The irritating thing about kids is that I can’t always control them. And that means that it may not actually be possible to consistently maintain a presentation that 1) my kids obey me 2) my kids love each other 3) my kids eat well 4) four kids? — why, it’s a breeze!

Of course, all four of the above are true. But at times they’re not. And it’s particularly tragic for a mother’s ego when all four standards slip at the same time — and while someone is visiting.

Jenny stopped by the house today, bringing lamingtons to win over the affection of all in the household. (That’s actually a word that my girls don’t know. They must be the only pre-schoolers in Australia who don’t know what a lamington is!)

Jenny and I used to work together. Well, we never actually worked together, but we worked for the same organisation and became friends that way. It’s been a lovely friendship, one of mutual edification and acceptance. Jenny’s son is almost thirteen (!), and I first met him when he was three. So she’s an old friend (old as in long-lasting, not old-aged — you know what I mean!).

Delaney, 3 months old, + Jenny, April 2010
I had a fantastic time catching up with Jenny.

And while Jenny and I were sitting together, maintaining the civilised practice of first drinking tea, then sharing a gourmet lunch and the (very modern) practice of looking at photos on her phone, my children decided to break down all my carefully-constructed happy-family artifices based on the four pillars of motherhood listed above.

First Calista engaged in some vicious hair-pulling, removing Brioni’s hair-clip and then twisting her fingers into B’s hair until she had accomplished something a macramé expert would be proud of. Brioni does not take this quietly, and although she does not retaliate physically, listening to her wailing is somewhat similar to being waterboarded.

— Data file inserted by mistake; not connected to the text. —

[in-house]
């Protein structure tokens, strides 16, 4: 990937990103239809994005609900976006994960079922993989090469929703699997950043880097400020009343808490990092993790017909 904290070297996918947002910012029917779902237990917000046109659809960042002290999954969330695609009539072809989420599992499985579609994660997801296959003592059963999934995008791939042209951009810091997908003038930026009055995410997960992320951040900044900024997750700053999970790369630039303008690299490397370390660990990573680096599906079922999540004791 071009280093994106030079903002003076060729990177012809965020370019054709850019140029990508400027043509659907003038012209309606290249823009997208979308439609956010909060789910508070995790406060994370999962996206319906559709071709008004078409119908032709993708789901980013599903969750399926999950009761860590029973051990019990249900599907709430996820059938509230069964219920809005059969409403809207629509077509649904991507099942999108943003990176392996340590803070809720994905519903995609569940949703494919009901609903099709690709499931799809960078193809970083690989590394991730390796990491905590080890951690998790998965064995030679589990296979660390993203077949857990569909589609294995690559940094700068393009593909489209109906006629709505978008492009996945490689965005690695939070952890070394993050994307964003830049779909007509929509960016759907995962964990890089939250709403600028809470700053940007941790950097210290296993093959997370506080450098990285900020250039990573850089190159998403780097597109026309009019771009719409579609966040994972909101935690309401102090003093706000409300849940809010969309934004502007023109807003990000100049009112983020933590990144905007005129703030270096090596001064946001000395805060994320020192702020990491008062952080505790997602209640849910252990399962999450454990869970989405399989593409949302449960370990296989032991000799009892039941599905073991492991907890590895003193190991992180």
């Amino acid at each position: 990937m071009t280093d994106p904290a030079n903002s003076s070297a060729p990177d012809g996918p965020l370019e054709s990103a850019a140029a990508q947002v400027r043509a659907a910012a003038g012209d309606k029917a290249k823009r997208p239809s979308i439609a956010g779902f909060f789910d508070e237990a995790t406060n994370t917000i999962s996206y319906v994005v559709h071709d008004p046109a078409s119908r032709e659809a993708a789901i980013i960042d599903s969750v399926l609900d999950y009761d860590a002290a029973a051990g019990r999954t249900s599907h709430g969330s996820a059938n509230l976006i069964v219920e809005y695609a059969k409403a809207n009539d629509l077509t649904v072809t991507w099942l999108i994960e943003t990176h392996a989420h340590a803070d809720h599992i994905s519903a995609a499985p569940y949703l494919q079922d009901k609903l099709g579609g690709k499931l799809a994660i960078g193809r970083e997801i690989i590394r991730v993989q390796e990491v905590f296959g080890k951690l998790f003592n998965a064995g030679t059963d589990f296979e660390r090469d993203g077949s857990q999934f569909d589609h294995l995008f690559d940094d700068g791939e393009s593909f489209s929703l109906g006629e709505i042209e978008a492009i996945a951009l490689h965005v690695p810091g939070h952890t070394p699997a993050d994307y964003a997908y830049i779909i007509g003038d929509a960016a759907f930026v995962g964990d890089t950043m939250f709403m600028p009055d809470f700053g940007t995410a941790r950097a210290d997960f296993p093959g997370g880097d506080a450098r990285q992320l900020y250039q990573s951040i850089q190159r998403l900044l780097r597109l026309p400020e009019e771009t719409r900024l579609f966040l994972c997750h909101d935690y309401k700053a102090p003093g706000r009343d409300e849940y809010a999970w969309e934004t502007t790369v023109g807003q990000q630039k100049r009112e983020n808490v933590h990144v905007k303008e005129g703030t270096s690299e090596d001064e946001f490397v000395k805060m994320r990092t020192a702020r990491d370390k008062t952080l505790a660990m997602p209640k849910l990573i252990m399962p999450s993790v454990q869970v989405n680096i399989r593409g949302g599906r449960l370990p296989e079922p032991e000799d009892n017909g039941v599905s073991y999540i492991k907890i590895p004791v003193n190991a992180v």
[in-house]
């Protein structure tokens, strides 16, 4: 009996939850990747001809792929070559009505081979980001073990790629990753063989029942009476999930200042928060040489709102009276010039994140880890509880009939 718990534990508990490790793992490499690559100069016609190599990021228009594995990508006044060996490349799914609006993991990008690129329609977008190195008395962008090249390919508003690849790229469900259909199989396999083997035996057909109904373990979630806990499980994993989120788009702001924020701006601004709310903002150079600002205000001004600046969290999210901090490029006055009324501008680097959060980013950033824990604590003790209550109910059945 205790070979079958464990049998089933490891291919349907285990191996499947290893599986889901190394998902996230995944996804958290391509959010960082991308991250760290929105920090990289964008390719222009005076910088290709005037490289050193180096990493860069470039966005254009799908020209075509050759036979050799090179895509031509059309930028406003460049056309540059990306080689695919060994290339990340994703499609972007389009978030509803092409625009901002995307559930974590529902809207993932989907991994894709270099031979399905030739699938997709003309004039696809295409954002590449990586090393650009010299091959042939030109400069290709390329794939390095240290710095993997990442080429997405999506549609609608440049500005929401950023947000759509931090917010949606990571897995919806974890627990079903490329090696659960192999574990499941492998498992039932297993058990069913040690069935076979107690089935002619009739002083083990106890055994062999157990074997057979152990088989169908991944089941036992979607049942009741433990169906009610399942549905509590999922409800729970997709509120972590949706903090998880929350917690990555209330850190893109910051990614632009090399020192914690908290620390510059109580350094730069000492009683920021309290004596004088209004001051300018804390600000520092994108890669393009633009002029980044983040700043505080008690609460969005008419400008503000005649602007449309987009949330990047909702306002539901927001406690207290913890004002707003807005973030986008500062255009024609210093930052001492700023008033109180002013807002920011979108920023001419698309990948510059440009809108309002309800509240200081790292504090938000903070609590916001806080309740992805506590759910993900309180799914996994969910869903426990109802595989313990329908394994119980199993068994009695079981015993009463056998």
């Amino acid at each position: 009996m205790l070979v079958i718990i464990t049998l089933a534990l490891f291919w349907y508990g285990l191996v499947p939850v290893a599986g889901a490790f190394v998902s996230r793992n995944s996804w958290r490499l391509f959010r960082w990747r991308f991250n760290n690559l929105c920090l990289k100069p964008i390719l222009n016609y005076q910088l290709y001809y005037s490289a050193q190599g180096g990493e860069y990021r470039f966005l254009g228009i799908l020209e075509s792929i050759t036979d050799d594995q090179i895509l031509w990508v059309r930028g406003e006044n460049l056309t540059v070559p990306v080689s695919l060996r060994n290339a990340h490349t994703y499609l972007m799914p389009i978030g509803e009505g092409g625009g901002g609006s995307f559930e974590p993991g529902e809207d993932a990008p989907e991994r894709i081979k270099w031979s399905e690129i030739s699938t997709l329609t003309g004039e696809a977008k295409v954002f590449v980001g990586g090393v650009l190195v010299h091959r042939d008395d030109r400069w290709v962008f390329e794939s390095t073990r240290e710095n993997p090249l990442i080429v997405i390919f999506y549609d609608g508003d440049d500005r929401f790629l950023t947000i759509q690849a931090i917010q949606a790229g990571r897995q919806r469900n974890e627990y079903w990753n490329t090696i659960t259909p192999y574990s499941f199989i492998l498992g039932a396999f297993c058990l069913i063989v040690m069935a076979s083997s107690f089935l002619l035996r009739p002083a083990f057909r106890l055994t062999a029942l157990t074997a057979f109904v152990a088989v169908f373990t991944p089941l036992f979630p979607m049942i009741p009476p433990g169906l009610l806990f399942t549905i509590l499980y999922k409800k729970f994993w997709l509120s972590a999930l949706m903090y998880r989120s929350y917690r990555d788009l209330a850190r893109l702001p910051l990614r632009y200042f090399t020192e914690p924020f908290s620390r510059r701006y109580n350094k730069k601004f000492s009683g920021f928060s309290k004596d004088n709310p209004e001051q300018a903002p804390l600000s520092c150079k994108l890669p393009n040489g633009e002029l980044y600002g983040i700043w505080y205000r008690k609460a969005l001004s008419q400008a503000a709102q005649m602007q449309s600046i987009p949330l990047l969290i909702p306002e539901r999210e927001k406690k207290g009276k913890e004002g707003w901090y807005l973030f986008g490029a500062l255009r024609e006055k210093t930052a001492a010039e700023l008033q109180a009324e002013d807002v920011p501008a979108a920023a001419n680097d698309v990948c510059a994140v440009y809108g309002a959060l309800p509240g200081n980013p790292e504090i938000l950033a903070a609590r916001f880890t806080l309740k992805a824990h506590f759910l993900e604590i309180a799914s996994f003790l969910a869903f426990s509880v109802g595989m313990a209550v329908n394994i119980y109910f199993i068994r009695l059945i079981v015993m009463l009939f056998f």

While I prepared a fancy little lunch for my guest, the girls refused to eat nicely, loudly declaring it “yucky” and verbally dissecting the bits until they had identified the couscous, sultanas, feta, mackerel and sun-dried tomatoes. (Sound yum? Yes, it was, but my children did not think so.)

So the girls hated lunch, and could not be cajoled into eating it. And when I set a time goal for their completion (which they missed), the consequences were that they didn’t get to try one of the lovely lamingtons! And then Calista used her handy skills with the splendid new no-spill cup to actually fill her high-chair tray with water. Ugh.

Aisha melted down at the prospect of missing out on the lamingtons, flailing her legs around as she burst into tears, and Brioni just put her head down and may have actually fallen asleep instead of eating. Calista resented being put down for a siesta and protested very vocally, and Aisha insisted she didn’t need a rest.

And while all this was happening, Delaney, my perfect, little sleep-by-the-clock baby moaned and wailed and generally wouldn’t settle. So I was getting her up, putting her down again, picking her up, trying to burp her, and cuddling her to stop the crying, my praises of her routine (“yes, she sleeps though the night” and “oh, she’s on four four-hourly feeds”) sounded hollow to even my ears!

Thankfully, I know Jenny’s not one to judge me. She’s a single mother and has come victorious through circumstances in which I don’t think I’d cope. It was so fun to catch up, I hope my children haven’t scared her away forever!